The important thing to know about this field is that it was formed like a flat bowl, with its immediate edges curving up to meet the road.
I was able to pick up the most speed on the long stretches of the field which I would then use to whip across the short sides and back up the other long side. I had managed to pick up considerable momentum by the time I reached the outer edges. That’s where I met the 45-degree incline. I was fine along the long southern side, but as I took a left-hand turn onto the short eastern edge, I experienced a terrifying sensation: the mower tipping onto two wheels.
In that horrified moment, it wasn’t my life that flashed before my eyes, but a vision of the next ten seconds. I’d heard stories: The mower would flip, taking me with it, either crushing me underneath or, having flung me a few feet, rolling and landing wheels-down – blades-down – on my arms, legs, or neck. I wouldn’t be driving home that day.
As I hung at maybe 80 degrees, instinct took over and I kicked with all my strength to leap as far out of the path of the mower as I could. I hit the ground and rolled, looking up just in time to see my mighty steed right itself onto four wheels and drive off without me. For a moment, I stared in astonishment and relief. Then I pushed myself back onto my feet and ran after the riderless mower as it crested the edge of the field, crossed the gravel road, and descend into the next field.
I leapt back into the seat and took command of the mower. Looking around, I checked to see if anyone had seen my near-decapitation, but I was out in the field alone, no witnesses for my embarrassment. I spun the hefty piece of machinery around and sheepishly finished the rest of the field at half speed.
Most days lacked that sort of adrenaline rush. At worst, I’d weed whack some unidentifiable wire hanging from a camper in the extended parking lot and panic for a second, before shrugging it off and continuing with my day.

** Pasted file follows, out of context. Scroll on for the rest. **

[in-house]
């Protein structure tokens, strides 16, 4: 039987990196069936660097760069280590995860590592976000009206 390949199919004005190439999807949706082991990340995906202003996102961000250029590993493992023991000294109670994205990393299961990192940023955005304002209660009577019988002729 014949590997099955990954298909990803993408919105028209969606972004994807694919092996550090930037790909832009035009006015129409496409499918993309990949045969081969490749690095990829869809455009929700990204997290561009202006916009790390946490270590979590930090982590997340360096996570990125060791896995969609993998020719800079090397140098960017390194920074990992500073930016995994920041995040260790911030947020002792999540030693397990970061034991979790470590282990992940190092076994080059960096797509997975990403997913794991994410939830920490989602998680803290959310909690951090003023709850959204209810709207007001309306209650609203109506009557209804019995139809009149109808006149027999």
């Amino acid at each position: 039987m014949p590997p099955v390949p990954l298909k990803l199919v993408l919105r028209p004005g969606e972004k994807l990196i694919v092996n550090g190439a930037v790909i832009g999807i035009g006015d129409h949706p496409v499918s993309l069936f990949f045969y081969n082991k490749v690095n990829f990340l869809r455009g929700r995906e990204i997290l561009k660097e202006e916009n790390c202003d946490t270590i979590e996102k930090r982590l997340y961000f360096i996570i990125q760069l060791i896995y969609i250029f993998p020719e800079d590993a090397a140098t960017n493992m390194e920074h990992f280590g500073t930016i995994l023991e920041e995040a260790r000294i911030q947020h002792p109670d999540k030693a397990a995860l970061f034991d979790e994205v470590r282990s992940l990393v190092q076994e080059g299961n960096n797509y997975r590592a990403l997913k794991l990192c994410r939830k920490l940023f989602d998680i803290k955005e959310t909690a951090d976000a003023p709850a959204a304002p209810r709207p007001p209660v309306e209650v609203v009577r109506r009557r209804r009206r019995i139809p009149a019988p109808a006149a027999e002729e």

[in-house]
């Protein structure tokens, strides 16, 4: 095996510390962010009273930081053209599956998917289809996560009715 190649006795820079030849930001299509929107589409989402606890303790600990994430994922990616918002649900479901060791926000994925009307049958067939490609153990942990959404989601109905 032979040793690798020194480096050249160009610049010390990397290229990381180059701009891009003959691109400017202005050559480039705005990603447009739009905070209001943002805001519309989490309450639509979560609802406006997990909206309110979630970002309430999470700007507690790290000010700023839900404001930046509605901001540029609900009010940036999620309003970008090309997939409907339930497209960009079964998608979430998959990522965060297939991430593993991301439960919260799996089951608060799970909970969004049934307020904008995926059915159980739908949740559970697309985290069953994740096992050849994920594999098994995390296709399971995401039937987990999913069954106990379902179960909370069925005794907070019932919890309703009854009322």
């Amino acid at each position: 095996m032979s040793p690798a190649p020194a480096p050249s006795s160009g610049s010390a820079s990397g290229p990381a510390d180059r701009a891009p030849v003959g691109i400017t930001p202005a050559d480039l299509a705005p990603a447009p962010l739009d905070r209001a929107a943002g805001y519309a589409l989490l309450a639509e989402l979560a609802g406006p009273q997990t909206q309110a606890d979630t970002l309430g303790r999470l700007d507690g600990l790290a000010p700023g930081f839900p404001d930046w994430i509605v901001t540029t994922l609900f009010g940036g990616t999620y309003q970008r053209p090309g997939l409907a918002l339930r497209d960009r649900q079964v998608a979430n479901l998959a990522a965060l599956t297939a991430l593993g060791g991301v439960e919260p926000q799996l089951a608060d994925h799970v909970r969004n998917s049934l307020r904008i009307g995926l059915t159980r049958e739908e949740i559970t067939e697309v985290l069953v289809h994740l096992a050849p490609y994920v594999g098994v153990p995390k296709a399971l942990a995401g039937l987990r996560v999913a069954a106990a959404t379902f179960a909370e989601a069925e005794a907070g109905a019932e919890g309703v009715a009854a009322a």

My worst days came with the arrival of Phish-heads who swarmed to the campground on a weekend in which their beloved jam band was playing a show nearby. The patchouli stench would have been enough, but when they decamped, they left behind piles of garbage, untended fire pits, and, no exaggeration, a centimeter of caked mud on the floor of the bathroom. These were no hippies.
Despite those unpleasantries, I mostly enjoyed the job, albeit only as much as a 16-year-old can enjoy any job. For one, I liked the physical activity. I was a hefty – nay, fat – teen, so that summer spent working outside in the hot sun was the beginning of a period of dramatic weight loss.
Plus, in general, I like working. I’m happy to have an occupation by which I can pay my own way and occupy my body, if not always my mind. It’s why, during my ten years of relocating, periods of joblessness were so depressing. It wasn’t just that I was anxious about money, I hated feeling so listless and inactive.
I’ve never found a job that I wanted to keep forever, and I don’t imagine I ever will. I’ve had some great jobs, working with good people and completing rewarding tasks. I’ve also had my share of soul-crushing gigs. Every one’s had an expiration date. That’s the life of a factotum.
In my younger years when people asked me what I wanted to do for a career, I told them I wanted to be a novelist. As I got older and came to understand how unlikely it is to become successful enough writing fiction to pay the bills, I expanded my career ambitions to include other writing gigs, maybe working for a magazine, or writing travel pieces. Now, though, I’m no longer holding out for that writing dream. I’ll always be a writer; I may never make a dime from it. That’s okay.
I have two passions in life, writing and traveling, and as I age, it’s the latter one that brings me the most satisfaction. Seeing some place new for the first time is life sustaining for me. Money is the necessary evil that allows me to pursue that passion, so I will continue my factotum ways.
Teaching English is just another means to an end. I enjoy it; like, a lot. I could see myself doing it for years, as long as it opens up avenues for new homes in new countries. But will it be the occupation that gets me to settle down somewhere permanently? Unlikely.
I hope you enjoy your job. I hope it fills you with a sense of purpose and satisfies you creatively, intellectually, or physically (ideally, some combination of all three). But if not? Well, nothing has to be forever.